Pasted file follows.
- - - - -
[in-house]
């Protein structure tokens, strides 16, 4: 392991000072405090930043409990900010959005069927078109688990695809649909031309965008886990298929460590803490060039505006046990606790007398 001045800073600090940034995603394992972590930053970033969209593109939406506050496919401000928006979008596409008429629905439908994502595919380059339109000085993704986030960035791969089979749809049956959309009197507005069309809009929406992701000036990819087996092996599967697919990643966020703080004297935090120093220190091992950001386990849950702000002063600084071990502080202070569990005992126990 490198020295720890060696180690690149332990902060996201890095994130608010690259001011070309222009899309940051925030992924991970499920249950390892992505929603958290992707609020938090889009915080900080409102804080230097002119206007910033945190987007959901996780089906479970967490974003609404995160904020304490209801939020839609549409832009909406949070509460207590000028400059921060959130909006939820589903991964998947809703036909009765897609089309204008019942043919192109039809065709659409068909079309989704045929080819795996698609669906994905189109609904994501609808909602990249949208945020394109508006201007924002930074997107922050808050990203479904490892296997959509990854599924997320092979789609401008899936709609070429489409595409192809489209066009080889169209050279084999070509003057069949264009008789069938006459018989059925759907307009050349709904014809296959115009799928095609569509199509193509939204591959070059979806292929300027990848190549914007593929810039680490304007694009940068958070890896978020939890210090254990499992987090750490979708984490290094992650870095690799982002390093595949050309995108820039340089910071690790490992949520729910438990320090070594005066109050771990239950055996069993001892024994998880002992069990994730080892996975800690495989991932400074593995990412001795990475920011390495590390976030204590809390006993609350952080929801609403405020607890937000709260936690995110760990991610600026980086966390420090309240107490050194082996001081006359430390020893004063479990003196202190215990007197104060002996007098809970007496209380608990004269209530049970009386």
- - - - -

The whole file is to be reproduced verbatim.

[in-house]
């Protein structure tokens, strides 16, 4: 392991000072405090930043409990900010959005069927078109688990695809649909031309965008886990298929460590803490060039505006046990606790007398 001045800073600090940034995603394992972590930053970033969209593109939406506050496919401000928006979008596409008429629905439908994502595919380059339109000085993704986030960035791969089979749809049956959309009197507005069309809009929406992701000036990819087996092996599967697919990643966020703080004297935090120093220190091992950001386990849950702000002063600084071990502080202070569990005992126990 490198020295720890060696180690690149332990902060996201890095994130608010690259001011070309222009899309940051925030992924991970499920249950390892992505929603958290992707609020938090889009915080900080409102804080230097002119206007910033945190987007959901996780089906479970967490974003609404995160904020304490209801939020839609549409832009909406949070509460207590000028400059921060959130909006939820589903991964998947809703036909009765897609089309204008019942043919192109039809065709659409068909079309989704045929080819795996698609669906994905189109609904994501609808909602990249949208945020394109508006201007924002930074997107922050808050990203479904490892296997959509990854599924997320092979789609401008899936709609070429489409595409192809489209066009080889169209050279084999070509003057069949264009008789069938006459018989059925759907307009050349709904014809296959115009799928095609569509199509193509939204591959070059979806292929300027990848190549914007593929810039680490304007694009940068958070890896978020939890210090254990499992987090750490979708984490290094992650870095690799982002390093595949050309995108820039340089910071690790490992949520729910438990320090070594005066109050771990239950055996069993001892024994998880002992069990994730080892996975800690495989991932400074593995990412001795990475920011390495590390976030204590809390006993609350952080929801609403405020607890937000709260936690995110760990991610600026980086966390420090309240107490050194082996001081006359430390020893004063479990003196202190215990007197104060002996007098809970007496209380608990004269209530049970009386």